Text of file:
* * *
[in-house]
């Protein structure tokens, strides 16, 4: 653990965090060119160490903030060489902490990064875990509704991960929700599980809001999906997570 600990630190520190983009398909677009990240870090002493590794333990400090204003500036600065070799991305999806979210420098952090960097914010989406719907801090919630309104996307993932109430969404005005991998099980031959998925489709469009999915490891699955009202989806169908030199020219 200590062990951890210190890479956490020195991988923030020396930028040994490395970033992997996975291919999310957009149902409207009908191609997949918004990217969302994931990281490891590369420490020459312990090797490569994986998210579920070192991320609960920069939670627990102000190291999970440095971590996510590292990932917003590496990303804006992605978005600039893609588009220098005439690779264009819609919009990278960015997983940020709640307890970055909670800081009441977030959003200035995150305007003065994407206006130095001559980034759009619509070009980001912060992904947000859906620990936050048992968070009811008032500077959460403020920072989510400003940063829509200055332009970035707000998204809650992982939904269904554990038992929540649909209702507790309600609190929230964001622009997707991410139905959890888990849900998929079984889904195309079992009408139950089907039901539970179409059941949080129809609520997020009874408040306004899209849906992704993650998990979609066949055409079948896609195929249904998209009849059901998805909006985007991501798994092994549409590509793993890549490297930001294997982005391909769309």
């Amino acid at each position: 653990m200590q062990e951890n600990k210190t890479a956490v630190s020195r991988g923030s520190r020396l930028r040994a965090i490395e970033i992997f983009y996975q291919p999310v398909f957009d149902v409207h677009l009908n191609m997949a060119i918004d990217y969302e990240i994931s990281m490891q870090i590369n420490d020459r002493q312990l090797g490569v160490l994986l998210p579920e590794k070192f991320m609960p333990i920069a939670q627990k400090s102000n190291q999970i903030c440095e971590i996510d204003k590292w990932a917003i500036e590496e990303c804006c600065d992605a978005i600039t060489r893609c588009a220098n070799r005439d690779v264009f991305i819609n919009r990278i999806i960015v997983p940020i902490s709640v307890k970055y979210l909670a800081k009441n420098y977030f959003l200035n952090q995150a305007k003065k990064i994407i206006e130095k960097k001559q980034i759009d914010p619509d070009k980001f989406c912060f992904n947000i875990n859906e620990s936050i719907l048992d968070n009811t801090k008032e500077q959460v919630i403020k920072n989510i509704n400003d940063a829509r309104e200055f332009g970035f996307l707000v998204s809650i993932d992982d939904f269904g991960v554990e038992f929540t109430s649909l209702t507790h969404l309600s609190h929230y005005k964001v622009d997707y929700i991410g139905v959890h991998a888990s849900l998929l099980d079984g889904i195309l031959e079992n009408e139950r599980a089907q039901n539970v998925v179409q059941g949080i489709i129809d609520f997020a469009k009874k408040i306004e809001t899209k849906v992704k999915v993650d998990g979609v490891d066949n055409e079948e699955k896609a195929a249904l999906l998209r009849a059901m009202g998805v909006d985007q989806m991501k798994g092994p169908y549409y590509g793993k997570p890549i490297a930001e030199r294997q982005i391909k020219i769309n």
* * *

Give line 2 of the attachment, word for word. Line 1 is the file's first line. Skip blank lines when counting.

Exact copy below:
């Protein structure tokens, strides 16, 4: 653990965090060119160490903030060489902490990064875990509704991960929700599980809001999906997570 600990630190520190983009398909677009990240870090002493590794333990400090204003500036600065070799991305999806979210420098952090960097914010989406719907801090919630309104996307993932109430969404005005991998099980031959998925489709469009999915490891699955009202989806169908030199020219 200590062990951890210190890479956490020195991988923030020396930028040994490395970033992997996975291919999310957009149902409207009908191609997949918004990217969302994931990281490891590369420490020459312990090797490569994986998210579920070192991320609960920069939670627990102000190291999970440095971590996510590292990932917003590496990303804006992605978005600039893609588009220098005439690779264009819609919009990278960015997983940020709640307890970055909670800081009441977030959003200035995150305007003065994407206006130095001559980034759009619509070009980001912060992904947000859906620990936050048992968070009811008032500077959460403020920072989510400003940063829509200055332009970035707000998204809650992982939904269904554990038992929540649909209702507790309600609190929230964001622009997707991410139905959890888990849900998929079984889904195309079992009408139950089907039901539970179409059941949080129809609520997020009874408040306004899209849906992704993650998990979609066949055409079948896609195929249904998209009849059901998805909006985007991501798994092994549409590509793993890549490297930001294997982005391909769309």